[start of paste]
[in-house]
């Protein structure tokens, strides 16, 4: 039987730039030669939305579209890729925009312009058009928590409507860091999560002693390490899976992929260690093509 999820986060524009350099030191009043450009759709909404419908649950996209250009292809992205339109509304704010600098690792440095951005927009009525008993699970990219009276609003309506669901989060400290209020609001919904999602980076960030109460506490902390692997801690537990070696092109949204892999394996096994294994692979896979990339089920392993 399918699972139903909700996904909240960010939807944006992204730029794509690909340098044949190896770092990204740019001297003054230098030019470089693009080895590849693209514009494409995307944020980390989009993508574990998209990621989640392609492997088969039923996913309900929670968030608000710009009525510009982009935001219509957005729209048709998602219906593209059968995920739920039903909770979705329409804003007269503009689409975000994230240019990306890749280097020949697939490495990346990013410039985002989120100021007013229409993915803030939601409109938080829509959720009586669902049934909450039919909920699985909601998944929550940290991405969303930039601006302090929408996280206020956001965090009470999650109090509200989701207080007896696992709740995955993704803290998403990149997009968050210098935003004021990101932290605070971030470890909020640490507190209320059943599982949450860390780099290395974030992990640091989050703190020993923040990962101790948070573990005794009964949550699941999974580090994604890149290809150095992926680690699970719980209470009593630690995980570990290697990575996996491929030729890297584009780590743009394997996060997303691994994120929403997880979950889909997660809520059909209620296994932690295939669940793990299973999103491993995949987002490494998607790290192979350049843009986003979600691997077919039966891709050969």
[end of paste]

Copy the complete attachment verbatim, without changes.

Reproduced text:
[in-house]
């Protein structure tokens, strides 16, 4: 039987730039030669939305579209890729925009312009058009928590409507860091999560002693390490899976992929260690093509 999820986060524009350099030191009043450009759709909404419908649950996209250009292809992205339109509304704010600098690792440095951005927009009525008993699970990219009276609003309506669901989060400290209020609001919904999602980076960030109460506490902390692997801690537990070696092109949204892999394996096994294994692979896979990339089920392993 399918699972139903909700996904909240960010939807944006992204730029794509690909340098044949190896770092990204740019001297003054230098030019470089693009080895590849693209514009494409995307944020980390989009993508574990998209990621989640392609492997088969039923996913309900929670968030608000710009009525510009982009935001219509957005729209048709998602219906593209059968995920739920039903909770979705329409804003007269503009689409975000994230240019990306890749280097020949697939490495990346990013410039985002989120100021007013229409993915803030939601409109938080829509959720009586669902049934909450039919909920699985909601998944929550940290991405969303930039601006302090929408996280206020956001965090009470999650109090509200989701207080007896696992709740995955993704803290998403990149997009968050210098935003004021990101932290605070971030470890909020640490507190209320059943599982949450860390780099290395974030992990640091989050703190020993923040990962101790948070573990005794009964949550699941999974580090994604890149290809150095992926680690699970719980209470009593630690995980570990290697990575996996491929030729890297584009780590743009394997996060997303691994994120929403997880979950889909997660809520059909209620296994932690295939669940793990299973999103491993995949987002490494998607790290192979350049843009986003979600691997077919039966891709050969």